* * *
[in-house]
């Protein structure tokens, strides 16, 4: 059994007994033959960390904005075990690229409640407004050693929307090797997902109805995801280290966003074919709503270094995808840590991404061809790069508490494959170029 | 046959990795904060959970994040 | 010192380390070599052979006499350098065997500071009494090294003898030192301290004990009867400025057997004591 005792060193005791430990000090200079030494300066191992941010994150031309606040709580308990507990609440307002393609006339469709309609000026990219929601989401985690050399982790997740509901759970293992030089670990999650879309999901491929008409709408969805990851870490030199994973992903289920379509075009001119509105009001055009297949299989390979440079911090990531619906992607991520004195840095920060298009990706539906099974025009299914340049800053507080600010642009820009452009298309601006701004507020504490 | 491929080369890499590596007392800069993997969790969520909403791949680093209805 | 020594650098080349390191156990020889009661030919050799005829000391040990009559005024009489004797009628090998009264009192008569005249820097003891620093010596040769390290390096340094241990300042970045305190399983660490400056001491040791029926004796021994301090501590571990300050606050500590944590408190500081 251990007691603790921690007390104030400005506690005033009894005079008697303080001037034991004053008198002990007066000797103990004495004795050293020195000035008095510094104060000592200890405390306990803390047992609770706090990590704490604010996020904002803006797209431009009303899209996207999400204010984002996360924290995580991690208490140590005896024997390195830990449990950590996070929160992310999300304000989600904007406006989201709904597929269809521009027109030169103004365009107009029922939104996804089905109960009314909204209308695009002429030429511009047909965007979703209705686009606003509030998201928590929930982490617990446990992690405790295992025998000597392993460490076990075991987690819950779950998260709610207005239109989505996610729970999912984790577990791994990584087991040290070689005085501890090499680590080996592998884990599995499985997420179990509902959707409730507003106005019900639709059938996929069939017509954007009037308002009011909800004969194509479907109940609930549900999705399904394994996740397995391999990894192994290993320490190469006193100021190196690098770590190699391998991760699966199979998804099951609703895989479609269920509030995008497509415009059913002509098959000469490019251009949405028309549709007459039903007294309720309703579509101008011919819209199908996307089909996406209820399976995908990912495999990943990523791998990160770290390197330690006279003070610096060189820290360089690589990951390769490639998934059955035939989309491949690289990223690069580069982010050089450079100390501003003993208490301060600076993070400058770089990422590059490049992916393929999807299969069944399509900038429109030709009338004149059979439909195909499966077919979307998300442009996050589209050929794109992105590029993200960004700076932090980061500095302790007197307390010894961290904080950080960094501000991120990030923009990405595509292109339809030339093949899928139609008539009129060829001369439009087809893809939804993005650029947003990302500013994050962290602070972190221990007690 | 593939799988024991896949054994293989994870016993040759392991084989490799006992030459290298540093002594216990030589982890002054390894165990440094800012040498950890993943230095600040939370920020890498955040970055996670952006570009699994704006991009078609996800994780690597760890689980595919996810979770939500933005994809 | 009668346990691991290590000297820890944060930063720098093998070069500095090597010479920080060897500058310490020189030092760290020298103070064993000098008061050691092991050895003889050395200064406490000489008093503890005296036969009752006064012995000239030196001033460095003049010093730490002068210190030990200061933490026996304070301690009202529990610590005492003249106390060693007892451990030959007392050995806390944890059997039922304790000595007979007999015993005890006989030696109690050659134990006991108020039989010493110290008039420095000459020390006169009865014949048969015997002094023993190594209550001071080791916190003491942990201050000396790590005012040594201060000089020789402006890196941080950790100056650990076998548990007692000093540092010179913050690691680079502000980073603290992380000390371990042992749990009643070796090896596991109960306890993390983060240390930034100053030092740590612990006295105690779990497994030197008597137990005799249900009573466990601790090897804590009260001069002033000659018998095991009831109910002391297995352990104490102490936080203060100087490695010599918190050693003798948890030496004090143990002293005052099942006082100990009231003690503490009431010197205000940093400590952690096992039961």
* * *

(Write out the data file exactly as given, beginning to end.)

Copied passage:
[in-house]
């Protein structure tokens, strides 16, 4: 059994007994033959960390904005075990690229409640407004050693929307090797997902109805995801280290966003074919709503270094995808840590991404061809790069508490494959170029 | 046959990795904060959970994040 | 010192380390070599052979006499350098065997500071009494090294003898030192301290004990009867400025057997004591 005792060193005791430990000090200079030494300066191992941010994150031309606040709580308990507990609440307002393609006339469709309609000026990219929601989401985690050399982790997740509901759970293992030089670990999650879309999901491929008409709408969805990851870490030199994973992903289920379509075009001119509105009001055009297949299989390979440079911090990531619906992607991520004195840095920060298009990706539906099974025009299914340049800053507080600010642009820009452009298309601006701004507020504490 | 491929080369890499590596007392800069993997969790969520909403791949680093209805 | 020594650098080349390191156990020889009661030919050799005829000391040990009559005024009489004797009628090998009264009192008569005249820097003891620093010596040769390290390096340094241990300042970045305190399983660490400056001491040791029926004796021994301090501590571990300050606050500590944590408190500081 251990007691603790921690007390104030400005506690005033009894005079008697303080001037034991004053008198002990007066000797103990004495004795050293020195000035008095510094104060000592200890405390306990803390047992609770706090990590704490604010996020904002803006797209431009009303899209996207999400204010984002996360924290995580991690208490140590005896024997390195830990449990950590996070929160992310999300304000989600904007406006989201709904597929269809521009027109030169103004365009107009029922939104996804089905109960009314909204209308695009002429030429511009047909965007979703209705686009606003509030998201928590929930982490617990446990992690405790295992025998000597392993460490076990075991987690819950779950998260709610207005239109989505996610729970999912984790577990791994990584087991040290070689005085501890090499680590080996592998884990599995499985997420179990509902959707409730507003106005019900639709059938996929069939017509954007009037308002009011909800004969194509479907109940609930549900999705399904394994996740397995391999990894192994290993320490190469006193100021190196690098770590190699391998991760699966199979998804099951609703895989479609269920509030995008497509415009059913002509098959000469490019251009949405028309549709007459039903007294309720309703579509101008011919819209199908996307089909996406209820399976995908990912495999990943990523791998990160770290390197330690006279003070610096060189820290360089690589990951390769490639998934059955035939989309491949690289990223690069580069982010050089450079100390501003003993208490301060600076993070400058770089990422590059490049992916393929999807299969069944399509900038429109030709009338004149059979439909195909499966077919979307998300442009996050589209050929794109992105590029993200960004700076932090980061500095302790007197307390010894961290904080950080960094501000991120990030923009990405595509292109339809030339093949899928139609008539009129060829001369439009087809893809939804993005650029947003990302500013994050962290602070972190221990007690 | 593939799988024991896949054994293989994870016993040759392991084989490799006992030459290298540093002594216990030589982890002054390894165990440094800012040498950890993943230095600040939370920020890498955040970055996670952006570009699994704006991009078609996800994780690597760890689980595919996810979770939500933005994809 | 009668346990691991290590000297820890944060930063720098093998070069500095090597010479920080060897500058310490020189030092760290020298103070064993000098008061050691092991050895003889050395200064406490000489008093503890005296036969009752006064012995000239030196001033460095003049010093730490002068210190030990200061933490026996304070301690009202529990610590005492003249106390060693007892451990030959007392050995806390944890059997039922304790000595007979007999015993005890006989030696109690050659134990006991108020039989010493110290008039420095000459020390006169009865014949048969015997002094023993190594209550001071080791916190003491942990201050000396790590005012040594201060000089020789402006890196941080950790100056650990076998548990007692000093540092010179913050690691680079502000980073603290992380000390371990042992749990009643070796090896596991109960306890993390983060240390930034100053030092740590612990006295105690779990497994030197008597137990005799249900009573466990601790090897804590009260001069002033000659018998095991009831109910002391297995352990104490102490936080203060100087490695010599918190050693003798948890030496004090143990002293005052099942006082100990009231003690503490009431010197205000940093400590952690096992039961």